Esslinger Aluminum Head


I purchased the Esslinger ARCA aluminum head. All I can say is holy mother of all things that are good! It just looks like it will flow lots of air, but I wanted to know for sure. To say I was impressed is an understatement. I got the .585 in lift cam with the head. I am estimated that my average flow will be in the 230 CFM range. The head obviously needs lots of lift to flow, but with roller cam, a lot of lift is ok.

I am now convinced that my goal of 400 hp is more then achievable, and maybe slightly conservative. I am actually thinking that the turbo I purchased from Martin M. may be too small.

As delivered ACRA head
 Lift .100 .200 .300 .400 .500 .600 .700
 Intake 62 123 176 222 257 278 292
Exhaust 51 100 130 171 200 218 228

>That is flow in CFM with a 28 inches of H20.

Standard Esslinger Aluminum

 Lift .100 .200 .300 .400 .500 .600 .700
 Intake 65 117 162 201 228 241 247
 Exhaust 52 101 135 154 172 183 192


Your estimates are probably quite low. The power capability of your engine will now be limited only by the turbo size. Volume/pressure. The ARCA head is really the next generation of the SVO head that I have been running since 1994. Based on my recent experience with the midget head that is slightly different, your head will outflow what I have been running on my turbo engine, by a bunch, particularly on the exhaust side, which I feel is of paramount importance on a turbocharged engine. On a pure competition engine, the typical exhaust valve area and port size & shape is much too small and restricting. You will be capable of making well over 600 HP. Make sure that your bottom end, and fuel delivery system is up to the new demands. You have entered into an area that few have been and the learning curve is quite steep. Lots of luck with this new endeavour. If you have specific questions I might help with, feel free to contact me off list.

I respectfully disagree with Rick on one issue: I do not think the larger exhaust port is needed in any way. In fact I think it will hurt you a little. It will put more heat into your coolant due to the increase in exhaust port surface area and it will provide slower exhaust gas velocity to spool the the turbo with. That is just my opinion but I will back it up by saying that the boost threshold on my engine is lower than any "very high output" 2300 to my knowledge and at approx. 700 HP my exhaust / intake pressure ratio runs 1/1. This is through a header with an inside diameter of only1.37" and of course a "full" exhaust system all the way out the back of the car. Hardly a case of restricted exhaust ports.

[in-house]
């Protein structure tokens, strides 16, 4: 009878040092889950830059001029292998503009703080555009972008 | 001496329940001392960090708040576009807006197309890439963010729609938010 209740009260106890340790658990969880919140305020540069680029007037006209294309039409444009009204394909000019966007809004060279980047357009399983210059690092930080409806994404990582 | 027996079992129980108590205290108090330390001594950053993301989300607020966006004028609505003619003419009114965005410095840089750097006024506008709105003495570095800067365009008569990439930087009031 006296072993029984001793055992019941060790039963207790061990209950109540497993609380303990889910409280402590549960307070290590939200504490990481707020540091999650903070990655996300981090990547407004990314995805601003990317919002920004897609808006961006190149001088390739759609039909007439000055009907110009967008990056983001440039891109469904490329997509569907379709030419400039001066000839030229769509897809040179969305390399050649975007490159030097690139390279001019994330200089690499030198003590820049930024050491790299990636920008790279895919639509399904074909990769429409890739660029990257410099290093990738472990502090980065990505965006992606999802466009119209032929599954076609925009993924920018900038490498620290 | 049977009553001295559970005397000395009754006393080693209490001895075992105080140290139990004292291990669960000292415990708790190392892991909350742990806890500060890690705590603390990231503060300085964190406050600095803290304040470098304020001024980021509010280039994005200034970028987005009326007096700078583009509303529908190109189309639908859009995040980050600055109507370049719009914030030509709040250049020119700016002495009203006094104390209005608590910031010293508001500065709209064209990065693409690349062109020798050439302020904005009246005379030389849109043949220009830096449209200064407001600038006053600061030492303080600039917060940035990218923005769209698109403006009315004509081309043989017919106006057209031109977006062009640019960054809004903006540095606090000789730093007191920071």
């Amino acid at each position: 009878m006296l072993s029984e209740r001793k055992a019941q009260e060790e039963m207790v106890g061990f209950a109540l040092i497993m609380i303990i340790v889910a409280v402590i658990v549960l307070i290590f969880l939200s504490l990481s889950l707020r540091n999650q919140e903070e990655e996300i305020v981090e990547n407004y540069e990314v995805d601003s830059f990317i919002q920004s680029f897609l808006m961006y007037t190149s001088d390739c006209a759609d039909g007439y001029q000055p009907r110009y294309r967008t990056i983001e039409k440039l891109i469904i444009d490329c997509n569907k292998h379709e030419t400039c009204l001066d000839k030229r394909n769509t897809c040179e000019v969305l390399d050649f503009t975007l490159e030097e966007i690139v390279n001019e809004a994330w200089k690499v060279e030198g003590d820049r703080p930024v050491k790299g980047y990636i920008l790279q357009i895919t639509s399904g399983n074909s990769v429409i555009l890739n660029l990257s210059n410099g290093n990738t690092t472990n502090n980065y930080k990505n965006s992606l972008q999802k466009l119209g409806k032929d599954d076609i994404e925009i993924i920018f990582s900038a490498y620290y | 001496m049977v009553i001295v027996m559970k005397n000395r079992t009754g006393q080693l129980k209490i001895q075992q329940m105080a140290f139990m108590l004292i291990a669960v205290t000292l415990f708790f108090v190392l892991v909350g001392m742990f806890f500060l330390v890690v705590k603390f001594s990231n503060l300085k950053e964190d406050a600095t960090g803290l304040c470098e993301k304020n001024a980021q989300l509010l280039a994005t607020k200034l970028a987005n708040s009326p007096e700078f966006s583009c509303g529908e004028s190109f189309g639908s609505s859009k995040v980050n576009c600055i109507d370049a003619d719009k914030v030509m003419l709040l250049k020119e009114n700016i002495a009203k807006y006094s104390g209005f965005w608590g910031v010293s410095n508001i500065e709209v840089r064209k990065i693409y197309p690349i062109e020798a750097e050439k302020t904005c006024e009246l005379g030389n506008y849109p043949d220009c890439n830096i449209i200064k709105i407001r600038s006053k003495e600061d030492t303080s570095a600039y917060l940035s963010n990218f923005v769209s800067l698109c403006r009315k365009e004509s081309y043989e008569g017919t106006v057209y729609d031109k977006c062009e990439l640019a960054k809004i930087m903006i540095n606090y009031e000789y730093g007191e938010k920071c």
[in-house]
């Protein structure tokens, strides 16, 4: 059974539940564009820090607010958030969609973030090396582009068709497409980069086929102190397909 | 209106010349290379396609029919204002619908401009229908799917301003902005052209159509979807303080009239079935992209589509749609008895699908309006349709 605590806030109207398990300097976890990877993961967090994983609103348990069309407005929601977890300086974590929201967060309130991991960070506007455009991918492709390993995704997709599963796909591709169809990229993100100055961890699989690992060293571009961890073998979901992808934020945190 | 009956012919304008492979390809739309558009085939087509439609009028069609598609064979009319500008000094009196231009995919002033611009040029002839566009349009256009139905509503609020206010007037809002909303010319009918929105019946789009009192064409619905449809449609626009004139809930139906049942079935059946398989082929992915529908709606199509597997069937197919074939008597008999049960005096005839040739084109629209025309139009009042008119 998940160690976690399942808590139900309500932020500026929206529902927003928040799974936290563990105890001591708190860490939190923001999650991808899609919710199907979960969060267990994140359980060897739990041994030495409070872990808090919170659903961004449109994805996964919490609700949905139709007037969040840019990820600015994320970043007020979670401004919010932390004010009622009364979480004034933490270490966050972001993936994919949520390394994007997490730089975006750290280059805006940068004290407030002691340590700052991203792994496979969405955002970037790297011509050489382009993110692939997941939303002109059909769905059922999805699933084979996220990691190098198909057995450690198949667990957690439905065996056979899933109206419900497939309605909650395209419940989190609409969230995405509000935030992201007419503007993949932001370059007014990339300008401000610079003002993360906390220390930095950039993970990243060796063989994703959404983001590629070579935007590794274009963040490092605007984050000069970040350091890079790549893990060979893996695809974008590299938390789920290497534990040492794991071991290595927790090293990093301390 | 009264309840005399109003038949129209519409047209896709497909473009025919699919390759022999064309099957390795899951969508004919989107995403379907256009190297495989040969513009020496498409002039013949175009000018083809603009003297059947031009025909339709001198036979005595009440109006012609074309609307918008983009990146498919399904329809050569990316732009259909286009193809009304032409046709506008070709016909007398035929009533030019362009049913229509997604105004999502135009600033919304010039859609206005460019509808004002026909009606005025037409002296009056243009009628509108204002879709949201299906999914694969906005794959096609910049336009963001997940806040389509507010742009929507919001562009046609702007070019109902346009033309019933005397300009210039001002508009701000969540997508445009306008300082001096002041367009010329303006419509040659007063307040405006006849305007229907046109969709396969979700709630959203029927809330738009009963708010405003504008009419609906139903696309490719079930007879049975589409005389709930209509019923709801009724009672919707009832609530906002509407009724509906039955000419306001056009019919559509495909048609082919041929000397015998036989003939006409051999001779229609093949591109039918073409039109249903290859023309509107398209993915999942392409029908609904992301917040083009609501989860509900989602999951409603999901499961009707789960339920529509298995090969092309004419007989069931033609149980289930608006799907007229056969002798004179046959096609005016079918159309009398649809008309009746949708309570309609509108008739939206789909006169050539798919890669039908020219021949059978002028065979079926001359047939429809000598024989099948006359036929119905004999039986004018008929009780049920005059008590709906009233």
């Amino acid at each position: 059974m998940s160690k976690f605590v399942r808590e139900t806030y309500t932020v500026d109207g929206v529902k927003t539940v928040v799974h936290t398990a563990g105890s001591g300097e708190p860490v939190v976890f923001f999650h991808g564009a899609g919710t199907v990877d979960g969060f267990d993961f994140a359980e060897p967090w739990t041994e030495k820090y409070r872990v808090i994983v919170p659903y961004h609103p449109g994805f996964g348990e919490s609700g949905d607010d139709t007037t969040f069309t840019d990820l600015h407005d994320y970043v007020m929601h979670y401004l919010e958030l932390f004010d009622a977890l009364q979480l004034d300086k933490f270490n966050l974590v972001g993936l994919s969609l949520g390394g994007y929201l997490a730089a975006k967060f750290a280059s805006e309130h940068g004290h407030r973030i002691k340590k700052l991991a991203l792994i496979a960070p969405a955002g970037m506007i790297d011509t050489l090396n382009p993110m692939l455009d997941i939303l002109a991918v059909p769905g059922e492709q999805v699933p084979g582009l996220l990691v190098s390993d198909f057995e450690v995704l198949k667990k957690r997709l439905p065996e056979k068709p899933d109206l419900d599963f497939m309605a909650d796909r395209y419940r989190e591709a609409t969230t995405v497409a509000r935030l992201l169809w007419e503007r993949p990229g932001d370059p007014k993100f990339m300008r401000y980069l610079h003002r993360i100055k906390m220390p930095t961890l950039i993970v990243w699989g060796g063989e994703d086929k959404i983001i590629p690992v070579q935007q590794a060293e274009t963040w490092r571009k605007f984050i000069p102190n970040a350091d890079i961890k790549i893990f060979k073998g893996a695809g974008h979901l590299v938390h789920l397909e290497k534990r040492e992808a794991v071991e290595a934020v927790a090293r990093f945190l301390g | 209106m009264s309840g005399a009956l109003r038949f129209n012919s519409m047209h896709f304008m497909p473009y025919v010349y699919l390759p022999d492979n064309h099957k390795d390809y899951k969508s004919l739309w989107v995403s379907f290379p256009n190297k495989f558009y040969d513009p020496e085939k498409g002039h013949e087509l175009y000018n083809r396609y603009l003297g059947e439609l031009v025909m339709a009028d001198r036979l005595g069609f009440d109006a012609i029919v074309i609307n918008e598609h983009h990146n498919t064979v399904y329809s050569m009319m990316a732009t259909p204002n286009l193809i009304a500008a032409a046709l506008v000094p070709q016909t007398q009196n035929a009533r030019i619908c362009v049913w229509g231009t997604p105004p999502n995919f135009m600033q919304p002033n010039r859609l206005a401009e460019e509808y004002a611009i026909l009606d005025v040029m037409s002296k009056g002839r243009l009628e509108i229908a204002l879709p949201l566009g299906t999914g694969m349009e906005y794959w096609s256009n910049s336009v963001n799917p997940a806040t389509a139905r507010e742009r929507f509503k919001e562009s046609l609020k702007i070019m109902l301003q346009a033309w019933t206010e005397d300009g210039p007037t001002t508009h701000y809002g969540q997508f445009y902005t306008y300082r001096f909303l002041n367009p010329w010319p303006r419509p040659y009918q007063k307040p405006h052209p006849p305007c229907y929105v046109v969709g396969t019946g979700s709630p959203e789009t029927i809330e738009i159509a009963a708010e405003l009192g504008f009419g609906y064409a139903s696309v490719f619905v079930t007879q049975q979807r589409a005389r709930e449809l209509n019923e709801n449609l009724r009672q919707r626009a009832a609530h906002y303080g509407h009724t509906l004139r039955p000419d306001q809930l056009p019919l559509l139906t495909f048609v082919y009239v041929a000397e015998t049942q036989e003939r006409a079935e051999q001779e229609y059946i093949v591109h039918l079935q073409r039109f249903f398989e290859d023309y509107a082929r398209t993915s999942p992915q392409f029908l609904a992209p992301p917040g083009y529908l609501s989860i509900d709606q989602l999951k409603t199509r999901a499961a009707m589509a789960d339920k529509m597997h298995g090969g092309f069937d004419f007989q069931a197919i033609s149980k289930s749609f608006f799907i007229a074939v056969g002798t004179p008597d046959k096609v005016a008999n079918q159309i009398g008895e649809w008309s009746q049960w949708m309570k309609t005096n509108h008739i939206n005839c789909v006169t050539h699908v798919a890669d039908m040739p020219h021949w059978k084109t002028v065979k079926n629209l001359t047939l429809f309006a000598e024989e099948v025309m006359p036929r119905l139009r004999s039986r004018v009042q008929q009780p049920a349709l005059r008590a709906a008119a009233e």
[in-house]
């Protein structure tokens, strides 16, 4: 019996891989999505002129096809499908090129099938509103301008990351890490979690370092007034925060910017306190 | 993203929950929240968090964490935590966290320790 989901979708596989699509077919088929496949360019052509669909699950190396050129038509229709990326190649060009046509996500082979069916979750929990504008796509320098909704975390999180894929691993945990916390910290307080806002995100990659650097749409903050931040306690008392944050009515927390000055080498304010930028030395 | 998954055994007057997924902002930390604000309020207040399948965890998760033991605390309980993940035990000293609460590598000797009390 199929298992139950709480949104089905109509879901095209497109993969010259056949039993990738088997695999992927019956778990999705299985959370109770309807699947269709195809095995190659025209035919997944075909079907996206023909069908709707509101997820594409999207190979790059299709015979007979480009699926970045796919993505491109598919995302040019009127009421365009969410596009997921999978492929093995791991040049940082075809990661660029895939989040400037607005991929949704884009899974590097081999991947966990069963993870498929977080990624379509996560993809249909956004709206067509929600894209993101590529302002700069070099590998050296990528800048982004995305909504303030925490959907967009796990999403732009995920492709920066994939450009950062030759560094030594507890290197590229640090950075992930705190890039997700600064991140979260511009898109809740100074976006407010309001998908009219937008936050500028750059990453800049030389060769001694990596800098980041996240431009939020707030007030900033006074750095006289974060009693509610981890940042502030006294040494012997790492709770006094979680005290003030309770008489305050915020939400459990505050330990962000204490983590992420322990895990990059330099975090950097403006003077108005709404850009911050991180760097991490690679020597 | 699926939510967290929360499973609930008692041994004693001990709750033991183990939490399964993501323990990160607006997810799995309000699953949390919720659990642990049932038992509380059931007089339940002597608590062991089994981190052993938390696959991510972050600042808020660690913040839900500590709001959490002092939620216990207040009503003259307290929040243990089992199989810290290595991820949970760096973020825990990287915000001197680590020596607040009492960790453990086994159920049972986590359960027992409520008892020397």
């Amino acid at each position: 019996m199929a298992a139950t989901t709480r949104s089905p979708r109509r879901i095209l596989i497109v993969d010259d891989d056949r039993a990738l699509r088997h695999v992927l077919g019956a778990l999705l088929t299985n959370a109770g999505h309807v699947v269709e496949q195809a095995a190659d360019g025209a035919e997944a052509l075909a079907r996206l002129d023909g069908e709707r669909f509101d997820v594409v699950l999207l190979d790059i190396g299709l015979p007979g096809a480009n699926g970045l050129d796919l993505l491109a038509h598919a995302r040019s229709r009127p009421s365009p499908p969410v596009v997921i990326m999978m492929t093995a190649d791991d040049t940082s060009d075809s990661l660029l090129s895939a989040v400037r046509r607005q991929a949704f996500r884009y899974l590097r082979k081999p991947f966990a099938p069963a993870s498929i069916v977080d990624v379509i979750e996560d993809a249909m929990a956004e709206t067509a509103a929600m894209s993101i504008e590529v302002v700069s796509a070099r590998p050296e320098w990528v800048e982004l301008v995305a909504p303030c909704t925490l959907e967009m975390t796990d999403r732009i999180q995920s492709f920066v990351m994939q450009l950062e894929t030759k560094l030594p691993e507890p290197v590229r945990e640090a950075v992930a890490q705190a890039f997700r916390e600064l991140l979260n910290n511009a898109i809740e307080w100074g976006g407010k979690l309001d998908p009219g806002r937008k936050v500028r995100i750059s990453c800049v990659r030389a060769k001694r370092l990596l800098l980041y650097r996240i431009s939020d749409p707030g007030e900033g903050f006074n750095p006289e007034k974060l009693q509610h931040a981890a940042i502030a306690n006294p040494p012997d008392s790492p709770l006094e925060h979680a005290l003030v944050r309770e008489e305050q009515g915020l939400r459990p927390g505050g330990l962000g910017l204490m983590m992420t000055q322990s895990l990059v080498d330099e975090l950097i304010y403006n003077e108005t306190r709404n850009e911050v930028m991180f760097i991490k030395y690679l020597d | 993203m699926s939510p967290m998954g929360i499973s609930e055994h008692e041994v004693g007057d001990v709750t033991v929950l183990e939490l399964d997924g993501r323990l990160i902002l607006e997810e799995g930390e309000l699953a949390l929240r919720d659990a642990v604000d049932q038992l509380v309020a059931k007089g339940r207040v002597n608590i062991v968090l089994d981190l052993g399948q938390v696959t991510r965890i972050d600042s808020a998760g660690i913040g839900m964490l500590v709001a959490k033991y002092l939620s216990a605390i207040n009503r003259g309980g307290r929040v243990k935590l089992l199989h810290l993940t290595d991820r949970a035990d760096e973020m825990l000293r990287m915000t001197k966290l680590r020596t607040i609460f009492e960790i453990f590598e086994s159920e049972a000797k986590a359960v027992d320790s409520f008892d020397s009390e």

I do however, look forward to watching Tim's progress and expect he will make more power than his drive train will take. WITH EASE ! :-)

Can you enlighten me a little to your terminology please? Specifically "boost threshold". Do you mean the limit you can run without detonation? What boost pressure is the 1/1 ratio at? You run high numbers(like 25+), correct?


Actually, Jon, I am addressing full competetion motors. I think I mentioned that in my original note. If we look at most really high output CART old F1 etc etc we find almost the same valve area on intake and exhaust. Except in overlap conditions, the exhaust flow is the same as naturally aspirated, and the .585 cam has only 19 degrees overlap. With the larger exh port, the velocity will decrease as you indicate, but volume will increase. The larger port will help the backpressure issue. Exhaust backpressure should be equal or below that of inlet pressure. I measured 17psig at the turbine inlet and 96" abs in the intake plenum.The bar at Bonneville is 25" Hg so we are really talking about 35 psig, my exhaust backpressure was 34" Hg.Actual numbers recorded on exh, observed data for the inlet pressure. The exhaust backpressure is also largely a function of the turbine size. The experimental blower I was using had a .96 A/R but actually provided less backpressure than the 1.36 A/R I had on my previous T 04. This is the measure of effency that I have been concerned with.